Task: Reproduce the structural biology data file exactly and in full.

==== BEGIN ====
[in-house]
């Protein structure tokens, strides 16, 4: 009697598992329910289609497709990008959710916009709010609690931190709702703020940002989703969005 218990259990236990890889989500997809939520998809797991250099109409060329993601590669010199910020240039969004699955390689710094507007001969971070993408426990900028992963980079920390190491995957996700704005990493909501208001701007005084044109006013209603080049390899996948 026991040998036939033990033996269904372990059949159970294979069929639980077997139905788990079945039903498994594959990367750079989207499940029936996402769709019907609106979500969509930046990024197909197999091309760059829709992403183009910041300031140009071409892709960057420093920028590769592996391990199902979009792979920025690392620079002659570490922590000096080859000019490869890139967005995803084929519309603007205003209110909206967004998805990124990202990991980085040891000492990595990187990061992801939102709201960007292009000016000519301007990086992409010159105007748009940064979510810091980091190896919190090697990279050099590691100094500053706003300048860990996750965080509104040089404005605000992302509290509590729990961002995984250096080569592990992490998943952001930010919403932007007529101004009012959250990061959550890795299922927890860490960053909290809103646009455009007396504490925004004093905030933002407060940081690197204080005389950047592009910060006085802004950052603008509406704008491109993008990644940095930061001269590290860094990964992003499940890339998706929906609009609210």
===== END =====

[in-house]
């Protein structure tokens, strides 16, 4: 009697598992329910289609497709990008959710916009709010609690931190709702703020940002989703969005 218990259990236990890889989500997809939520998809797991250099109409060329993601590669010199910020240039969004699955390689710094507007001969971070993408426990900028992963980079920390190491995957996700704005990493909501208001701007005084044109006013209603080049390899996948 026991040998036939033990033996269904372990059949159970294979069929639980077997139905788990079945039903498994594959990367750079989207499940029936996402769709019907609106979500969509930046990024197909197999091309760059829709992403183009910041300031140009071409892709960057420093920028590769592996391990199902979009792979920025690392620079002659570490922590000096080859000019490869890139967005995803084929519309603007205003209110909206967004998805990124990202990991980085040891000492990595990187990061992801939102709201960007292009000016000519301007990086992409010159105007748009940064979510810091980091190896919190090697990279050099590691100094500053706003300048860990996750965080509104040089404005605000992302509290509590729990961002995984250096080569592990992490998943952001930010919403932007007529101004009012959250990061959550890795299922927890860490960053909290809103646009455009007396504490925004004093905030933002407060940081690197204080005389950047592009910060006085802004950052603008509406704008491109993008990644940095930061001269590290860094990964992003499940890339998706929906609009609210």